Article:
Favorite Fridays highlight media the HCDL staff recommend. Find your next favorite book, audiobook, movie, TV show, magazine, etc., here every Friday this summer— and share your own favorites in the weekly posts’ comments!

This week we’re sharing some of our librarians’ favorite creative nonfiction–poetry, memoirs, and more! If you’ve read these titles, share your thoughts in the comments along with your own favorite creative nonfiction books.

*Hoopla is available to Howell library district residents only.

Between the World and Me by Ta-Nehisi Coates

Call# 305.8 Coa

Between the World and Me is a letter written by Ta-Nehisi Coates to his 15-year-old son about living, and growing up, Black in America. Coates packs A LOT into this little book. It’s heavy, but not more than you would expect from any memoir with a focus on racism. I got so much out of this book that I immediately put myself on the hold list (don’t worry, it’s not long) for the audiobook version to “read” it again in another format.

Citizen : an American Lyric by Claudia Rankine

Call# 811.54 Ran

Citizen: An American Lyric, Claudia Rankine’s fifth book of poetry, is a poignant look at acts of everyday racism in a world where more explicit discrimination has been outlawed. Rankine’s work is enlightening for those who don’t experience such blatant discrimination the way people of color are often unable to avoid. Her prose juxtaposes personal experiences with the historical self, putting day-to-day encounters with discrimination into the context of the fraught history of racism in our country. I highly recommend giving this a try, even if poetry isn’t typically your preferred genre.

On Writing : a Memoir of the Craft by Stephen King

Call# Large Print 813.54 Kin

Part memoir, part writing guide, On Writing: A Memoir of the Craft is a down-to-earth, frank, and thankfully non-snobbish discussion of the craft, the tools every writer uses and needs, and advice on how to keep going. It was fascinating to get a glimpse at such a prolific author’s writing habits and style and learn how he started. King has a great sense of humor, too, and isn’t afraid to throw out curse words. I’m not a huge Stephen King fan; I haven’t read all or even many of his books. But this one, this one I loved. He just lays out what he does in his writing, how he thinks it could work for others, and tells us the most important things to do to be a writer: write a lot and read a lot. Makes sense, no? Essential reading for aspiring and current writers. An enjoyable read for everyone else, too.

Persepolis by Marjane Satrapi

Call# Graphic Novels 955.054 Sat

In this graphic novel memoir, Satrapi tells of her life growing up in Iran. From age 6 to 14, she saw the fall of the Shah, the Islamic Revolution’s triumph, and the devastation of war with Iraq. I wasn’t familiar with Iranian history, so this intimate coming-of-age story during a time of great upheaval was eye-opening. The black-and-white illustrations complement the stark reality of living through troubling times while also experiencing the beauty and tragedy of daily life. Satrapi’s memoir continues in Persepolis 2: The Story of a Return and has a movie adaptation.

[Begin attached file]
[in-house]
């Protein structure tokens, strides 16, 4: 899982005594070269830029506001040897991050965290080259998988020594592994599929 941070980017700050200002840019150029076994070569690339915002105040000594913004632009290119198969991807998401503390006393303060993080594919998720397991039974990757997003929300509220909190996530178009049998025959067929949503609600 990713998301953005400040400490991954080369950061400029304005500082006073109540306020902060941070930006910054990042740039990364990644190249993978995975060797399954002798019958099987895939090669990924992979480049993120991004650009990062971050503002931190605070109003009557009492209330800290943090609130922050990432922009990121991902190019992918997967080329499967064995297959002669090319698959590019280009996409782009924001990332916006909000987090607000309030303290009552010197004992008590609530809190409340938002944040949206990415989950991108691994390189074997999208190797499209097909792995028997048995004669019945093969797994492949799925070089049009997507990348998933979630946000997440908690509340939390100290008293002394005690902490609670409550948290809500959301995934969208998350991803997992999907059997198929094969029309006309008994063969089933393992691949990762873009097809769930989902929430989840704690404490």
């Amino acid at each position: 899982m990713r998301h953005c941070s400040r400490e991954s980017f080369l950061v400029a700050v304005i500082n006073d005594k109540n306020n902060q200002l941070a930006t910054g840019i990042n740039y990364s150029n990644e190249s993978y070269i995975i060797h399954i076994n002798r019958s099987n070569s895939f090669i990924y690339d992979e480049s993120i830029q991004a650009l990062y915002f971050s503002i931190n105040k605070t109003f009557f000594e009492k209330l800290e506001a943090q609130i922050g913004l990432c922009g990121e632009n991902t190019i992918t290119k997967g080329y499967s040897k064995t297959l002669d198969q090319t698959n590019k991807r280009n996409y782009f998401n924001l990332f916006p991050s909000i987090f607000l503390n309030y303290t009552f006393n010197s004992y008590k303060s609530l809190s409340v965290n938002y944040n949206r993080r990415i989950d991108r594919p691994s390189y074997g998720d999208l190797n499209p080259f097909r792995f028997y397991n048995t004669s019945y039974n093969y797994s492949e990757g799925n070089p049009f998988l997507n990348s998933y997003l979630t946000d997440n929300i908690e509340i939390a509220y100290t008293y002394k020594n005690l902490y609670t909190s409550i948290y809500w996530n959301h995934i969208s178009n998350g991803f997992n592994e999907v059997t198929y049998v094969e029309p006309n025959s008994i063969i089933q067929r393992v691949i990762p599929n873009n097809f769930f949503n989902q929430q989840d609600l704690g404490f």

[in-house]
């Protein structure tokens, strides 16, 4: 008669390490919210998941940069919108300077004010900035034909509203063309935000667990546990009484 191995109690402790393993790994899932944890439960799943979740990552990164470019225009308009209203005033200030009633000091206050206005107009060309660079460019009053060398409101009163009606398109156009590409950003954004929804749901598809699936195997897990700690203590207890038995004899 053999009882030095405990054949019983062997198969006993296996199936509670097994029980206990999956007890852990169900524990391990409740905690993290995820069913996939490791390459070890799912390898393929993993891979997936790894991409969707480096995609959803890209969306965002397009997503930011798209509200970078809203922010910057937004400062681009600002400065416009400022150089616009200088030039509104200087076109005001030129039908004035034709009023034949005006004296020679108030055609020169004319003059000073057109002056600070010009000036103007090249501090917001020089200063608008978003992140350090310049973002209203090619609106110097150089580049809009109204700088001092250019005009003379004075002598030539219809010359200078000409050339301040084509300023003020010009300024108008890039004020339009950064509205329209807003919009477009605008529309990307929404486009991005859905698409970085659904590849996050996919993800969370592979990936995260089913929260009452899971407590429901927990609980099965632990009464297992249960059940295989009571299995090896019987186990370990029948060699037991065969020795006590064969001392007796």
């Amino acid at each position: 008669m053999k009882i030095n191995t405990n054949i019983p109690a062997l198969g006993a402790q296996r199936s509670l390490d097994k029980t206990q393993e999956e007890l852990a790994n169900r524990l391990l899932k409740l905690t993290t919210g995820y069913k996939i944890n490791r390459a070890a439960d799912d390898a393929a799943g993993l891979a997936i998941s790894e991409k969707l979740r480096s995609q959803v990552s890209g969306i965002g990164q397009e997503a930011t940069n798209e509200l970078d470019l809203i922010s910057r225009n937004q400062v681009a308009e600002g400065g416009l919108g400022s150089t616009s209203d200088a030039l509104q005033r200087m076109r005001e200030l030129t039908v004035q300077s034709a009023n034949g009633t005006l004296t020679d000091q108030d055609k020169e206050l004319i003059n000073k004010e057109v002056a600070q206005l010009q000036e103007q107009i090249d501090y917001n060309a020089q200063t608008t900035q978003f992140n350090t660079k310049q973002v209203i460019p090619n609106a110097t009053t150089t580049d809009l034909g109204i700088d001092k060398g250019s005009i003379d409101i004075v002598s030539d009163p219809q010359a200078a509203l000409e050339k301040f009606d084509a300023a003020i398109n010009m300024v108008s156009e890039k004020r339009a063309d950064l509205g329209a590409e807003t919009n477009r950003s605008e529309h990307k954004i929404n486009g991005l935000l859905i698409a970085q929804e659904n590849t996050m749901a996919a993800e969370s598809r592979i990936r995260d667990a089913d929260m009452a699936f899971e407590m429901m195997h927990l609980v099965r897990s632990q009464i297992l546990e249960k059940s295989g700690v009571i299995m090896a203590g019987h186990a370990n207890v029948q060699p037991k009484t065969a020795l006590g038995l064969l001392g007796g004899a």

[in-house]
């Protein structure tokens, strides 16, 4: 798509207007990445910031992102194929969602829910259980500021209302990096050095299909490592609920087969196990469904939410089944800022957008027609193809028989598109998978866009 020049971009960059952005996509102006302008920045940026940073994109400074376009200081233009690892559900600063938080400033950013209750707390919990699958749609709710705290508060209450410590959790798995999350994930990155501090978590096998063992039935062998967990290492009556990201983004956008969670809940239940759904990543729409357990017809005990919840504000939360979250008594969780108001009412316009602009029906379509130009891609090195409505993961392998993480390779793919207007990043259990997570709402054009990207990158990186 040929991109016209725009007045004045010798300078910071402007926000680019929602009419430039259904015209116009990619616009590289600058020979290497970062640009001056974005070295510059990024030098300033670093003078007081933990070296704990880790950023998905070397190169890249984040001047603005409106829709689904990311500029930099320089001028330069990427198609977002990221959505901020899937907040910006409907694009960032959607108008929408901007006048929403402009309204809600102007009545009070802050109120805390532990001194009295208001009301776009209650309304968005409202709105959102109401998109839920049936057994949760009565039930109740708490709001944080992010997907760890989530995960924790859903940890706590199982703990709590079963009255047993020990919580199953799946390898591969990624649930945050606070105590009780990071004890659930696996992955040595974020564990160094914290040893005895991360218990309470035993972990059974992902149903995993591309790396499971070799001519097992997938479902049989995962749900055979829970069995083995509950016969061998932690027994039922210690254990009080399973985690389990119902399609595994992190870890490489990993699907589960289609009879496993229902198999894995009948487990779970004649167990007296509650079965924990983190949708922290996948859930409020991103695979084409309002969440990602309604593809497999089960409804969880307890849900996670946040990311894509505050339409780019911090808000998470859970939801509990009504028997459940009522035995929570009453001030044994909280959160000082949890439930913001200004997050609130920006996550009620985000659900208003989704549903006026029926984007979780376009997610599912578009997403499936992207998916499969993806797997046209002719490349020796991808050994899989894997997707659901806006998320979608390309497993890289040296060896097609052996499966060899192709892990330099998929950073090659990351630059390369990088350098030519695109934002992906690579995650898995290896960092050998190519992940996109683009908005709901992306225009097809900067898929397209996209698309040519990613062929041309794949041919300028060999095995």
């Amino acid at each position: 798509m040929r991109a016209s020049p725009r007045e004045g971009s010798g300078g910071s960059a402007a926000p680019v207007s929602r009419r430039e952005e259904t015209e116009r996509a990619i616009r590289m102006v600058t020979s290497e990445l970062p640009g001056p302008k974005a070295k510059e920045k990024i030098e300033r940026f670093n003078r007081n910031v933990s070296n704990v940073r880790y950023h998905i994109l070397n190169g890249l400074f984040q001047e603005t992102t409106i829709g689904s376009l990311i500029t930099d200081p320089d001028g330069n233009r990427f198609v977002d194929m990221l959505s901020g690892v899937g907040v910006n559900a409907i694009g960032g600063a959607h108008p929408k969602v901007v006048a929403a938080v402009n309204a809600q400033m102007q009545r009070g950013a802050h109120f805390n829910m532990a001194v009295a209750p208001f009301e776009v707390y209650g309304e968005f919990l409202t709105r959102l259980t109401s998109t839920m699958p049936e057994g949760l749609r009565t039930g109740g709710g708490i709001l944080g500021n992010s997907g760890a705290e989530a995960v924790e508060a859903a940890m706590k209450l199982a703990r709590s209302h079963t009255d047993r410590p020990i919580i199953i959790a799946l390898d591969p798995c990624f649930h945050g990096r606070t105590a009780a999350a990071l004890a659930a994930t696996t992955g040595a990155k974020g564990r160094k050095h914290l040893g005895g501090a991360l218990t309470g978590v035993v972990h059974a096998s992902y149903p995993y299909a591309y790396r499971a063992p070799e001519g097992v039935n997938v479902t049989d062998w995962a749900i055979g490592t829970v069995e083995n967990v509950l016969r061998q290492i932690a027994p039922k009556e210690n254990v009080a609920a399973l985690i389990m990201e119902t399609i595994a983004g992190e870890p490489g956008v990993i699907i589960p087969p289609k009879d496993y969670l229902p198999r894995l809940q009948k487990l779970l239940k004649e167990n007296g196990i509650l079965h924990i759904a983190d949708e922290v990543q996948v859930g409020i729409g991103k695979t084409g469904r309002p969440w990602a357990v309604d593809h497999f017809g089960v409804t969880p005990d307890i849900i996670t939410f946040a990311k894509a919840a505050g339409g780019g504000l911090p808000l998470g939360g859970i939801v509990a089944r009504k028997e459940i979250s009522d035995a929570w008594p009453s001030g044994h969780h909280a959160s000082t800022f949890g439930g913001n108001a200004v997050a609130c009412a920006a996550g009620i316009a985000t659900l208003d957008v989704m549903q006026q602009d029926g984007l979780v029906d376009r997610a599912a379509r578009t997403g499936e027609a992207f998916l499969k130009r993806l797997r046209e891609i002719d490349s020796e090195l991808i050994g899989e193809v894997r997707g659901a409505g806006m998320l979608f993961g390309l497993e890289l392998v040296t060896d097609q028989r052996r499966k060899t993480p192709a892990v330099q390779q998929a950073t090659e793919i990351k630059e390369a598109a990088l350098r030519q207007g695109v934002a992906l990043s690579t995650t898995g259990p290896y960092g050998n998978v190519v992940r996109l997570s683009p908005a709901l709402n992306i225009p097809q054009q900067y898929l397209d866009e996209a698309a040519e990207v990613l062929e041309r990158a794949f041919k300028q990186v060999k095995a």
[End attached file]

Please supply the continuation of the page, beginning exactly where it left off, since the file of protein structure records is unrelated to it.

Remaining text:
The Princess Saves Herself in This One by Amanda Lovelace

Call# 811.6 Lov

Amanda Lovelace’s poetry focuses on self-love and self-respect, a recurring theme of which is that a damsel can be her own hero. The Princess Saves Herself in This One is divided into four sections: the princess, the damsel, the queen, and you. The first three sections focus on the author’s experience growing up a woman and her struggles with mental health and accepting all of herself, while the last section serves as a broader address to the reader and humankind. While some of her poems are a bit simplistic, I liked how she tied stereotypical themes of fairy tales into the narrative, with the focus of being allowed to break away from those expected roles. If you like this book, check out the other books in her Women are Some Kind of Magic series like The Witch Doesn’t Burn in This One and The Mermaid’s Voice Returns in This One

Shrill : Notes From a Loud Woman by Lindy West

Call# 921 West

I absolutely love Lindy West’s sense of humor! Her memoir was a very enjoyable & easy read. Hilarious despite her tackling some heavier topics, including abortion and fat shaming. Shrill has now also been made into a TV show, loosely based on the memoir, and is available to stream on Hulu if you subscribe to that service. West’s latest book, a work of nonfiction titled The Witches Are Coming (HCDL Catalog | Overdrive/Libby), is another great read (or listen!) if you’re a fan of her writing. I literally laughed out loud.